This includes some of the worst forms of child labour and forced sexual exploitation. This problem is not limited to any particular region or sector: virtually every supply chain globally is affected by this cruel injustice.
We believe Fairtrade can play a key role in tackling this problem. Through our sourcing model, we provide a framework that gives businesses a “first line of defence” in identifying and addressing instances of modern slavery within their supply chains. Our standards explicitly prohibit the use of forced labour, as well as the worst forms of child labour. Our independent auditors also look for evidence of abuse or discriminatory labour practices by employers, which are often indicators of modern slavery. Fairtrade standards also uphold workers’ rights to organisation, union membership and collective bargaining, to help ensure plantation owners hear workers’ voices.
While we are proud of Fairtrade’s record, we know there is much more we can and should do. Where risks of modern slavery are high, targeted action is very likely to be required.
Alongside addressing instances of Modern Slavery, we need to tackle its underlying causes. Academics, policy-makers and NGO’s are beginning to understand how low prices can lead to the working conditions within which exploitation can take a hold. Without a fair price, how are smallholder farmers to deliver decent pay and working conditions for their workers, especially if they are close to the poverty line themselves? Where sales are strong, the Fairtrade Minimum Price and Fairtrade Premium have helped to address the worst effects of the downward pressure on prices in many supply chains; but the scale of the challenge means we must go much further. The ambition must be to build on our understanding of sustainable, fair pricing and press for living incomes for all producers of Fairtrade products and beyond.
The good news is that there are signs that the world is beginning to wake up to the challenge. In 2015, the UK passed the Modern Slavery Act, an unprecedented piece of legislation that bound companies with a turnover of £36 million to report on what steps they have taken to prevent instances of modern slavery in their supply chains. Other countries around the world, such as France, Australia and the Netherlands, have also passed, or are working to pass, similar pieces of legislation.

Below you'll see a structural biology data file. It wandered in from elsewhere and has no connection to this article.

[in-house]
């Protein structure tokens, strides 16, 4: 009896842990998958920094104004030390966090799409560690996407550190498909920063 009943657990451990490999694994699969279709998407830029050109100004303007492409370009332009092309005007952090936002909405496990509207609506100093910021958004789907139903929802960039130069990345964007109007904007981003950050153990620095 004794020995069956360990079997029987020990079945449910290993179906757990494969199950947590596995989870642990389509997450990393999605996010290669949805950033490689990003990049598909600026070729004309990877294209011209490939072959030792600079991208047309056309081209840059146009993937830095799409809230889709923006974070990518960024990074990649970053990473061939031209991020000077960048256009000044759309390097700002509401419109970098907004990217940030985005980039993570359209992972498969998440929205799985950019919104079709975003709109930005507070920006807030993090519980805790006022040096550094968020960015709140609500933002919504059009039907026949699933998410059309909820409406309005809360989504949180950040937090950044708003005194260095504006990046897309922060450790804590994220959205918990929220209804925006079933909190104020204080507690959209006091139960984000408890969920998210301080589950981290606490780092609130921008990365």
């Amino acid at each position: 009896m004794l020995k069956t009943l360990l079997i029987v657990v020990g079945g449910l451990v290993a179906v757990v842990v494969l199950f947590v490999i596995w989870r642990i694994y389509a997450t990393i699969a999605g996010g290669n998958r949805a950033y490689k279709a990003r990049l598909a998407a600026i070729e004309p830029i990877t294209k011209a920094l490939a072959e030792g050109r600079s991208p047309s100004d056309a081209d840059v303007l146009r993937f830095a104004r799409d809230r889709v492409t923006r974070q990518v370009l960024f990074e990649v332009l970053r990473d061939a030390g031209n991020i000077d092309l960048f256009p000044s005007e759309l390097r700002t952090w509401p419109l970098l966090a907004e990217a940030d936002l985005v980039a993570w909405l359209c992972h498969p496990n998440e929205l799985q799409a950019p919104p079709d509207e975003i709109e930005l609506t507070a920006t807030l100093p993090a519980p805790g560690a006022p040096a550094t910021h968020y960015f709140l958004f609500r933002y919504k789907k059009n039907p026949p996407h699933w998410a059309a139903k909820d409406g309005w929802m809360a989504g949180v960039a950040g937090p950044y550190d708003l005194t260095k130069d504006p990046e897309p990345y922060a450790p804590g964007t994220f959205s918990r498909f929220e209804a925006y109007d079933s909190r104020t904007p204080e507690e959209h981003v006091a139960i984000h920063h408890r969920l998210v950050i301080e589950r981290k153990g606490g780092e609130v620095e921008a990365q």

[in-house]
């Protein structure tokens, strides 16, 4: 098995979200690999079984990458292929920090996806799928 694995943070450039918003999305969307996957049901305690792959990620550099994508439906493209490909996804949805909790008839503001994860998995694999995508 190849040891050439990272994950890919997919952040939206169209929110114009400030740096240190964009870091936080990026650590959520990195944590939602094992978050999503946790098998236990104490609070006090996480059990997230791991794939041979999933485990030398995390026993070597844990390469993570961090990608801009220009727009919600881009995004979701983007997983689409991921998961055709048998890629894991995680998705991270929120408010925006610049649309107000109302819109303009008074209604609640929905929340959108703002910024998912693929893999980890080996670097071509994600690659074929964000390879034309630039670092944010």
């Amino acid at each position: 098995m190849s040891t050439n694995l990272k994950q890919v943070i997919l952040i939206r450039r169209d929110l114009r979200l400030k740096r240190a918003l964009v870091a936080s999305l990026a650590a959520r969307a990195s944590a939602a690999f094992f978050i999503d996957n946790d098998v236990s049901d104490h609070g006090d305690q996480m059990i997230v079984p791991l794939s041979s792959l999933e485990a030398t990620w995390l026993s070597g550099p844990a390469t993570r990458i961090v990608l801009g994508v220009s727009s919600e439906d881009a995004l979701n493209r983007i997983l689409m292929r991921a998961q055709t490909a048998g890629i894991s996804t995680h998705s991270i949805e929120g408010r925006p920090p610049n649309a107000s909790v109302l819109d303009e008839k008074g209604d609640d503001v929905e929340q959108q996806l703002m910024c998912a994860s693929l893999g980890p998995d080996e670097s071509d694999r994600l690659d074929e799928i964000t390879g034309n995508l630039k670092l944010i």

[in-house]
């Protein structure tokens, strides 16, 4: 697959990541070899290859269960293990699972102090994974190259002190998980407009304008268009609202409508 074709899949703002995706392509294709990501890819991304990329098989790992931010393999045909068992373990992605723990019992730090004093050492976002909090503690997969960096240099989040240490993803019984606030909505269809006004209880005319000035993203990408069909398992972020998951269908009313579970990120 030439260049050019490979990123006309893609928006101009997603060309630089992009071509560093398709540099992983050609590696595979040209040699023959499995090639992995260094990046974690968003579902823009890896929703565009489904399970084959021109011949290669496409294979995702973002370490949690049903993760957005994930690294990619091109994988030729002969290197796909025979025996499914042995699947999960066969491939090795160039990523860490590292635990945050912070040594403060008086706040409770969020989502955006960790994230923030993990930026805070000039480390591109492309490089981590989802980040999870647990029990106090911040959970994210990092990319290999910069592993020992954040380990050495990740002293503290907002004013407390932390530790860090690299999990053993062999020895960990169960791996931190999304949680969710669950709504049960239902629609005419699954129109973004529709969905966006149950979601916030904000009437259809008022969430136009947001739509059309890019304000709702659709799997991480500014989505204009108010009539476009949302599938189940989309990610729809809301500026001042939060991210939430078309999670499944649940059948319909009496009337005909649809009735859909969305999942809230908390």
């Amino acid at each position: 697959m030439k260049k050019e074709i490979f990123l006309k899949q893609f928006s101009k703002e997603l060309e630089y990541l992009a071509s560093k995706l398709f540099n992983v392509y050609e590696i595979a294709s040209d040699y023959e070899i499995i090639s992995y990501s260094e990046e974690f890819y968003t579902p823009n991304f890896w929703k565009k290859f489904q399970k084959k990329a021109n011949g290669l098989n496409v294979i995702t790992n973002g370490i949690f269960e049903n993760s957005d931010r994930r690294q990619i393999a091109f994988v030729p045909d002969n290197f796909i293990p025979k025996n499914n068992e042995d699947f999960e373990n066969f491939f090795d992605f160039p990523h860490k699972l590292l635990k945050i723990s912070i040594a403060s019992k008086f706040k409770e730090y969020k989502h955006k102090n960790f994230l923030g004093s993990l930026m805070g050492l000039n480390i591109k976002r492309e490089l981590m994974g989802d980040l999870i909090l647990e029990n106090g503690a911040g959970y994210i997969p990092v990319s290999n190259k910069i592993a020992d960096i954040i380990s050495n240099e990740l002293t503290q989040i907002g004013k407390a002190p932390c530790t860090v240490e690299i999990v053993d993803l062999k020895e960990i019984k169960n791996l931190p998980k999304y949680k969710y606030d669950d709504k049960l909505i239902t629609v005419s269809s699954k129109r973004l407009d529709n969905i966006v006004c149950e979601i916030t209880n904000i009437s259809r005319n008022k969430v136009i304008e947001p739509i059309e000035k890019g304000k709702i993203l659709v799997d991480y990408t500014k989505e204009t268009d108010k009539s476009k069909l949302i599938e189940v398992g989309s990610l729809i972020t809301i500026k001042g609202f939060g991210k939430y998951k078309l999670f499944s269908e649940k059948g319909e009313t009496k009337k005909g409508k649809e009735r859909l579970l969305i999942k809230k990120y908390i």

However, we know that despite its importance the Modern Slavery Act is just the start. It does not compel businesses to tackle modern slavery in supply chains and corporate compliance is, so far, often poor (with honourable exceptions). In fact, almost half of the businesses required to comply with the Act’s reporting requirements have failed to do so. Better enforcement of the Act is needed. Legislation could also be strengthened, for example, through bringing public authority procurement into its scope. We therefore back the calls from organisations such as Ethical Trading Initiative and the CORE coalition for better enforcement of existing legislation and enhanced due diligence processes.
We want to use Fairtrade’s voice to push policy makers to go further. Last year, to coincide with the Commonwealth Heads of Government summit in London, Fairtrade organisations from across the Commonwealth signed a joint letter calling on Commonwealth leaders to take action on modern slavery (see a copy of our letter).
However, government action is only part of the story, it is businesses who ultimately must act within their own supply chains. The businesses that Fairtrade works with are asking us to support them in new ways. These include the development of large-scale programmes to tackle the specific challenges linked to the causes of slavery faced by farmers and workers in different supply chains.
By working together, we can build a fairer world and end slavery forever.
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